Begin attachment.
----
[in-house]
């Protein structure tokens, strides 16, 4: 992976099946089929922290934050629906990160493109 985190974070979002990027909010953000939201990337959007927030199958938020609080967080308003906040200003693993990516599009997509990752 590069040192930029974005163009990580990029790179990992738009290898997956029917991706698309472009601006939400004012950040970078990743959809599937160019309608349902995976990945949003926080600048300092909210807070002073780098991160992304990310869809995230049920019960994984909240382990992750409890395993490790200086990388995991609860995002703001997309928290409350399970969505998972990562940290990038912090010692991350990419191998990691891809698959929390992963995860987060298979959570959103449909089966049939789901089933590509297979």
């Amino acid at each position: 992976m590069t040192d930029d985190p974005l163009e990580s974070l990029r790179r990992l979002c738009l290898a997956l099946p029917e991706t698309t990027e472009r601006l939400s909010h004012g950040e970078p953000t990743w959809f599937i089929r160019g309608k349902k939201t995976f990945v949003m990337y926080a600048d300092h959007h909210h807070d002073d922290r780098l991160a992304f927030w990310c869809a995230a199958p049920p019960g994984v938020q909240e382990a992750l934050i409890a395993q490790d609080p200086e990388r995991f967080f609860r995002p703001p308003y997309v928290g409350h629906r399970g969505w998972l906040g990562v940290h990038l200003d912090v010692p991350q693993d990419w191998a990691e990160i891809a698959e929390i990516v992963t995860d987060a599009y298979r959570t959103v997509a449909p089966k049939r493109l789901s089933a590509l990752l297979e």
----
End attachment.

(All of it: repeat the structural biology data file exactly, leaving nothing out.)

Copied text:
[in-house]
């Protein structure tokens, strides 16, 4: 992976099946089929922290934050629906990160493109 985190974070979002990027909010953000939201990337959007927030199958938020609080967080308003906040200003693993990516599009997509990752 590069040192930029974005163009990580990029790179990992738009290898997956029917991706698309472009601006939400004012950040970078990743959809599937160019309608349902995976990945949003926080600048300092909210807070002073780098991160992304990310869809995230049920019960994984909240382990992750409890395993490790200086990388995991609860995002703001997309928290409350399970969505998972990562940290990038912090010692991350990419191998990691891809698959929390992963995860987060298979959570959103449909089966049939789901089933590509297979």
């Amino acid at each position: 992976m590069t040192d930029d985190p974005l163009e990580s974070l990029r790179r990992l979002c738009l290898a997956l099946p029917e991706t698309t990027e472009r601006l939400s909010h004012g950040e970078p953000t990743w959809f599937i089929r160019g309608k349902k939201t995976f990945v949003m990337y926080a600048d300092h959007h909210h807070d002073d922290r780098l991160a992304f927030w990310c869809a995230a199958p049920p019960g994984v938020q909240e382990a992750l934050i409890a395993q490790d609080p200086e990388r995991f967080f609860r995002p703001p308003y997309v928290g409350h629906r399970g969505w998972l906040g990562v940290h990038l200003d912090v010692p991350q693993d990419w191998a990691e990160i891809a698959e929390i990516v992963t995860d987060a599009y298979r959570t959103v997509a449909p089966k049939r493109l789901s089933a590509l990752l297979e």